Alexander First Nation chief says he believed sexual encounters were consensual
Accuser says she was left ashamed and scared by Kurt Burnstick's advances in 1985 when they were teens
The chief of Alexander First Nation says he believed sexual encounters were consensual between him and the woman he's accused of sexually assaulting.
Kurt Burnstick testified in Alberta Court of Queen's Bench Wednesday at his Edmonton trial, where he is facing two charges of sexual assault for allegations that date back to the summer of 1985.
Burnstick, who was 19 then, said he was a maintenance worker when he got to know the 15-year-old girl working on the community newsletter in a nearby building on the band's reserve, 40 kilometres northwest of Edmonton. She can't be named because of a publication ban.
Burnstick said they talked about school, her family and another boy she liked. She was pretty and he became attracted to her, he said, so eventually he asked her to go to an old school for some privacy because she was afraid her mom would find out.
"I initiated the kiss and she kissed back," said Burnstick.
Burnstick described another occasion when he called on the telephone party line and she agreed when he asked to come over. He said they laid down on her bed, kissed each other and he felt her breast, but they stopped when her little sister came home.
Burnstick said he believed the contact was something she also wanted because they continued to talk. "She never said 'no' to me," he said.
'I believed she had feelings for me'
Under cross-examination from Crown prosecutor Jeff Rudiak, Burnstick was asked why he would pursue the teen when he knew she liked someone else. Rudiak suggested he was jealous but Burnstick disagreed.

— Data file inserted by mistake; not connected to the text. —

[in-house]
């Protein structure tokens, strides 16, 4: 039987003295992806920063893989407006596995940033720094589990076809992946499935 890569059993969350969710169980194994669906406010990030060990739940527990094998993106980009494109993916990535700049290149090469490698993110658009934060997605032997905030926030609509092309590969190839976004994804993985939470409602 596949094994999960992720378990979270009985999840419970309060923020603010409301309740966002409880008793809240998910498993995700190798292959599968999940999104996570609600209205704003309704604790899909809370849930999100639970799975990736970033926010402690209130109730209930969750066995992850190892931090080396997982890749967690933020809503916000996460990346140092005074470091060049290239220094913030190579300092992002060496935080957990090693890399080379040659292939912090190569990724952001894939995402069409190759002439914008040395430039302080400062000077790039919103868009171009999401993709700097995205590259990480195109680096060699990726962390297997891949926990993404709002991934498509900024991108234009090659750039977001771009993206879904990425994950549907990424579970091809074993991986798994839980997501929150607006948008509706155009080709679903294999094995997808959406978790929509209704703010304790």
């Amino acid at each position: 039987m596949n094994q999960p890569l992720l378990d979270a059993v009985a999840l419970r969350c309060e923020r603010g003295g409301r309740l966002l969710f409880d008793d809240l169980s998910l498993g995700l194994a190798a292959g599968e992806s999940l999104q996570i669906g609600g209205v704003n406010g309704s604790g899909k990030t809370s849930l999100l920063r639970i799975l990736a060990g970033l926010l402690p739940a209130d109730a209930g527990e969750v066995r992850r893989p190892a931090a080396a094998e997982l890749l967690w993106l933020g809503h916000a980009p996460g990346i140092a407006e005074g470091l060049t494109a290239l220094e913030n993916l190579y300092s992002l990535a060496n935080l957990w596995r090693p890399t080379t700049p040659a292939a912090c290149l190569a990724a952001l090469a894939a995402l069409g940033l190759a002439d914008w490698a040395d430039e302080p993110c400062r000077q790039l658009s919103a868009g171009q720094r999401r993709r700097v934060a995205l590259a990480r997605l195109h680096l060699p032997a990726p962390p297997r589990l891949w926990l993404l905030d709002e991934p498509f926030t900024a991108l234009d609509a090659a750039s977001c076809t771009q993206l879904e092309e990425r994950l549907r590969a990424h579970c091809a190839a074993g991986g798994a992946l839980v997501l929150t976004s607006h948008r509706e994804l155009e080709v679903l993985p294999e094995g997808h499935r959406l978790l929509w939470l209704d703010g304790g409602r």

"I believed she had feelings for me," Burnstick responded. "We were just getting to know each other."
Rudiak pressed Burnstick for details on what the girl had shared during their conversations about her home life. Reluctantly, Burnstick said she told him she used to get hit at home.
"It sounds like you're making it up," said Rudiak. "You sure?"
Burnstick said he was sure.
Burnstick's accuser, now 48, listened from the gallery flanked by supporters. She told court a much different story a day earlier.
She said she didn't return Burnstick's kiss and the incidents left her feeling ashamed and scared. That included one occasion when Burnstick showed up in her home uninvited and got on top of her, she said.
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On Wednesday, Burnstick's sister Loretta testified that in 2016 she received text messages from the accuser's younger sister regarding the allegations against Kurt.
"She said (her older sister) is lying," Loretta told court.
Loretta Burnstick said the younger sister agreed to tell police the truth but then changed her story. On Tuesday, the younger sister testified that in 1985 she saw Kurt Burnstick on top of her sister, and heard her crying.
She said she did not write the text messages.
Lawyers gave closing arguments Wednesday afternoon.